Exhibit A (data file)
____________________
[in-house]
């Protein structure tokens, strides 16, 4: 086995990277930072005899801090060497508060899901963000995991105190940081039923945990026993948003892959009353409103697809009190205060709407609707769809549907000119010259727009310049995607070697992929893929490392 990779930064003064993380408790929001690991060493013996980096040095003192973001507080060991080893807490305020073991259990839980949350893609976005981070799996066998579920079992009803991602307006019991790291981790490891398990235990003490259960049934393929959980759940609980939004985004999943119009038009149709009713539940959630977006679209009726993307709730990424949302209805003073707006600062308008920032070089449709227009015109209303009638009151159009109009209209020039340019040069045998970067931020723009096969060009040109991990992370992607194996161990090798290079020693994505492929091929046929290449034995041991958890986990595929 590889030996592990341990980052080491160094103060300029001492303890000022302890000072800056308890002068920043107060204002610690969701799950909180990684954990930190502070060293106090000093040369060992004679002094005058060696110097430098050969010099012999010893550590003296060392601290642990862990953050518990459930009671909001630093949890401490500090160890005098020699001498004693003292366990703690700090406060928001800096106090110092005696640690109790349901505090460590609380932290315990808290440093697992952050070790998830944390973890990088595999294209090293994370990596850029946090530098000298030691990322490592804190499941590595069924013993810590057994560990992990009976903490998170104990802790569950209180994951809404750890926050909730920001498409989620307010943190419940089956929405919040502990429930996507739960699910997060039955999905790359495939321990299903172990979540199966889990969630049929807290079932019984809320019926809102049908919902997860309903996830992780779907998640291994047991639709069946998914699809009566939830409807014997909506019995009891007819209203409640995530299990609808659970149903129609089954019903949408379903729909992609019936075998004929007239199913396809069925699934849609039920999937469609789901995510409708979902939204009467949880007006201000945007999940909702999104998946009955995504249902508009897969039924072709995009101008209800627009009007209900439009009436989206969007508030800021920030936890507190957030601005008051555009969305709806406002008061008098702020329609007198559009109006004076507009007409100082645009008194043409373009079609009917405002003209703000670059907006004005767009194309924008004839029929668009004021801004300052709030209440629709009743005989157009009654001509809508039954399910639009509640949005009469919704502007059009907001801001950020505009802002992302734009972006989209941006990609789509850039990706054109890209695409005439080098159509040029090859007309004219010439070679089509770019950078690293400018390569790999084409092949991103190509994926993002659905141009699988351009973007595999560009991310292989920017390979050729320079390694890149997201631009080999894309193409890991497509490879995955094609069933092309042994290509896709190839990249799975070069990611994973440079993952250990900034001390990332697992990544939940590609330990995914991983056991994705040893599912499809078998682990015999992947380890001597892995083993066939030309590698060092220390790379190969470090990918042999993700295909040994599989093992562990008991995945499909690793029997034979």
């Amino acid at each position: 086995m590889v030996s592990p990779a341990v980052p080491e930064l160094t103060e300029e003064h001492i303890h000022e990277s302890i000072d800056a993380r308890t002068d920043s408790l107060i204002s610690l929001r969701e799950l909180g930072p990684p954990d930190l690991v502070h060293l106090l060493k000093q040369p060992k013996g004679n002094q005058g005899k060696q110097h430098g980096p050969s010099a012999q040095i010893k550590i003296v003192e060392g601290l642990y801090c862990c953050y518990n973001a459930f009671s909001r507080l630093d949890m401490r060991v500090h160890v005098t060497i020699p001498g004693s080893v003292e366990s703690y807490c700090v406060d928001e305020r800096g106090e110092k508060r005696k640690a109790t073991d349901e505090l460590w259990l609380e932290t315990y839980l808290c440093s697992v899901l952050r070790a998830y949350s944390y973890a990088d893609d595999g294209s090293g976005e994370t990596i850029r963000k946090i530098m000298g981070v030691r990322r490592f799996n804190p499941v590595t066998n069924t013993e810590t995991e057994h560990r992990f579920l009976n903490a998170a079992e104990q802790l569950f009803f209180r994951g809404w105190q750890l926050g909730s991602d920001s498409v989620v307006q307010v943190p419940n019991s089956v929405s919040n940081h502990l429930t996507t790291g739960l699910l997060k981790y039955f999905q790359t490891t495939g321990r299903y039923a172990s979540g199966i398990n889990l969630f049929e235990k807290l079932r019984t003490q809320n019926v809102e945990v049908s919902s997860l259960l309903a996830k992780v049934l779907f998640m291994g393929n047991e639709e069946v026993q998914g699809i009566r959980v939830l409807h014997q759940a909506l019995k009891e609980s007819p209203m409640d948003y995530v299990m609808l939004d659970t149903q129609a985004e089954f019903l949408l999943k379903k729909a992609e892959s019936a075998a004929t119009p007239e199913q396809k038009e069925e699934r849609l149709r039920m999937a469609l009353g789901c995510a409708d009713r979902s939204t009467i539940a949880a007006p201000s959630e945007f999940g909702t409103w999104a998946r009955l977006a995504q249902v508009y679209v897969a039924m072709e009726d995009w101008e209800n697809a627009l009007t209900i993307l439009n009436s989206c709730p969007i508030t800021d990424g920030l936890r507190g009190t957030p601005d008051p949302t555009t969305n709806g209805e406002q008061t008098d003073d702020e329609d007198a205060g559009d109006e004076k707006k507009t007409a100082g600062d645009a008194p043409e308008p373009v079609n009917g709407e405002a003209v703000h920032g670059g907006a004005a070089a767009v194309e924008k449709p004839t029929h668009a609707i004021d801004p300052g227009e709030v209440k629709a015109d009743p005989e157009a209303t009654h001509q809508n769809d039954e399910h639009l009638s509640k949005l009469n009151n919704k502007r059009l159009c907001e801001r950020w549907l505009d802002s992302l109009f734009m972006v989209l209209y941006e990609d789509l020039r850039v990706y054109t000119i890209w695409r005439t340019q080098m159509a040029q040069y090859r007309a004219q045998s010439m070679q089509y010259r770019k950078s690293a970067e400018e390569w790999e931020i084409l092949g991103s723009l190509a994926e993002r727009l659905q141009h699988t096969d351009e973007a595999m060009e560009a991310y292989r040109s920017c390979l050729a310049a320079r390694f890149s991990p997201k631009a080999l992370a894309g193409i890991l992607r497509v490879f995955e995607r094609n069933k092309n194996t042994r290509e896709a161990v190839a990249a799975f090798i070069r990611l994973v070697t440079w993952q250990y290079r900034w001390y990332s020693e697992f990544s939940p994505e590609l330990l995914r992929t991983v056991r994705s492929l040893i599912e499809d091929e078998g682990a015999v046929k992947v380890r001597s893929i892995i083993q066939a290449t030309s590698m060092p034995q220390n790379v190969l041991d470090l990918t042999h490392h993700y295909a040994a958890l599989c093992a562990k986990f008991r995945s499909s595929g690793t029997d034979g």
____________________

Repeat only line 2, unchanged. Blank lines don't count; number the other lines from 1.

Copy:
């Protein structure tokens, strides 16, 4: 086995990277930072005899801090060497508060899901963000995991105190940081039923945990026993948003892959009353409103697809009190205060709407609707769809549907000119010259727009310049995607070697992929893929490392 990779930064003064993380408790929001690991060493013996980096040095003192973001507080060991080893807490305020073991259990839980949350893609976005981070799996066998579920079992009803991602307006019991790291981790490891398990235990003490259960049934393929959980759940609980939004985004999943119009038009149709009713539940959630977006679209009726993307709730990424949302209805003073707006600062308008920032070089449709227009015109209303009638009151159009109009209209020039340019040069045998970067931020723009096969060009040109991990992370992607194996161990090798290079020693994505492929091929046929290449034995041991958890986990595929 590889030996592990341990980052080491160094103060300029001492303890000022302890000072800056308890002068920043107060204002610690969701799950909180990684954990930190502070060293106090000093040369060992004679002094005058060696110097430098050969010099012999010893550590003296060392601290642990862990953050518990459930009671909001630093949890401490500090160890005098020699001498004693003292366990703690700090406060928001800096106090110092005696640690109790349901505090460590609380932290315990808290440093697992952050070790998830944390973890990088595999294209090293994370990596850029946090530098000298030691990322490592804190499941590595069924013993810590057994560990992990009976903490998170104990802790569950209180994951809404750890926050909730920001498409989620307010943190419940089956929405919040502990429930996507739960699910997060039955999905790359495939321990299903172990979540199966889990969630049929807290079932019984809320019926809102049908919902997860309903996830992780779907998640291994047991639709069946998914699809009566939830409807014997909506019995009891007819209203409640995530299990609808659970149903129609089954019903949408379903729909992609019936075998004929007239199913396809069925699934849609039920999937469609789901995510409708979902939204009467949880007006201000945007999940909702999104998946009955995504249902508009897969039924072709995009101008209800627009009007209900439009009436989206969007508030800021920030936890507190957030601005008051555009969305709806406002008061008098702020329609007198559009109006004076507009007409100082645009008194043409373009079609009917405002003209703000670059907006004005767009194309924008004839029929668009004021801004300052709030209440629709009743005989157009009654001509809508039954399910639009509640949005009469919704502007059009907001801001950020505009802002992302734009972006989209941006990609789509850039990706054109890209695409005439080098159509040029090859007309004219010439070679089509770019950078690293400018390569790999084409092949991103190509994926993002659905141009699988351009973007595999560009991310292989920017390979050729320079390694890149997201631009080999894309193409890991497509490879995955094609069933092309042994290509896709190839990249799975070069990611994973440079993952250990900034001390990332697992990544939940590609330990995914991983056991994705040893599912499809078998682990015999992947380890001597892995083993066939030309590698060092220390790379190969470090990918042999993700295909040994599989093992562990008991995945499909690793029997034979």